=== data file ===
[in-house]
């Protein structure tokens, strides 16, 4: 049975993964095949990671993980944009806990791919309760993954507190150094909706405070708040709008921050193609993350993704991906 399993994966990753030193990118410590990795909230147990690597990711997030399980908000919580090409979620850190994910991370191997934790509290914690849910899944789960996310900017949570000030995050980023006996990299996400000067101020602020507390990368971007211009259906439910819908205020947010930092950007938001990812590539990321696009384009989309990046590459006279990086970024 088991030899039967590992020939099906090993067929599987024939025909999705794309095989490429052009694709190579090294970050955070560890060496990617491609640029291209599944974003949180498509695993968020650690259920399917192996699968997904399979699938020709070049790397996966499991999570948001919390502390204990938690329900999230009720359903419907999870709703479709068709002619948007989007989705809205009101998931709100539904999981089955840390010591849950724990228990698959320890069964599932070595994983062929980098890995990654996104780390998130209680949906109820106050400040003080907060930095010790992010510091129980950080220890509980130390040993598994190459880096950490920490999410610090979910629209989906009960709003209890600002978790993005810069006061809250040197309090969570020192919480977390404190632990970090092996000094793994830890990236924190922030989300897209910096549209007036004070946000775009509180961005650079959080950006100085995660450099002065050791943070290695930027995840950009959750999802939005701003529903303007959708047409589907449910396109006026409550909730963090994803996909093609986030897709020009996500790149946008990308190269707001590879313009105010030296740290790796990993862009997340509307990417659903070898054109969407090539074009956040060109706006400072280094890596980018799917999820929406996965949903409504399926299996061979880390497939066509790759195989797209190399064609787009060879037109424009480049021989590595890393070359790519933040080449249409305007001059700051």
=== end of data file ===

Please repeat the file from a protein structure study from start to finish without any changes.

[in-house]
């Protein structure tokens, strides 16, 4: 049975993964095949990671993980944009806990791919309760993954507190150094909706405070708040709008921050193609993350993704991906 399993994966990753030193990118410590990795909230147990690597990711997030399980908000919580090409979620850190994910991370191997934790509290914690849910899944789960996310900017949570000030995050980023006996990299996400000067101020602020507390990368971007211009259906439910819908205020947010930092950007938001990812590539990321696009384009989309990046590459006279990086970024 088991030899039967590992020939099906090993067929599987024939025909999705794309095989490429052009694709190579090294970050955070560890060496990617491609640029291209599944974003949180498509695993968020650690259920399917192996699968997904399979699938020709070049790397996966499991999570948001919390502390204990938690329900999230009720359903419907999870709703479709068709002619948007989007989705809205009101998931709100539904999981089955840390010591849950724990228990698959320890069964599932070595994983062929980098890995990654996104780390998130209680949906109820106050400040003080907060930095010790992010510091129980950080220890509980130390040993598994190459880096950490920490999410610090979910629209989906009960709003209890600002978790993005810069006061809250040197309090969570020192919480977390404190632990970090092996000094793994830890990236924190922030989300897209910096549209007036004070946000775009509180961005650079959080950006100085995660450099002065050791943070290695930027995840950009959750999802939005701003529903303007959708047409589907449910396109006026409550909730963090994803996909093609986030897709020009996500790149946008990308190269707001590879313009105010030296740290790796990993862009997340509307990417659903070898054109969407090539074009956040060109706006400072280094890596980018799917999820929406996965949903409504399926299996061979880390497939066509790759195989797209190399064609787009060879037109424009480049021989590595890393070359790519933040080449249409305007001059700051």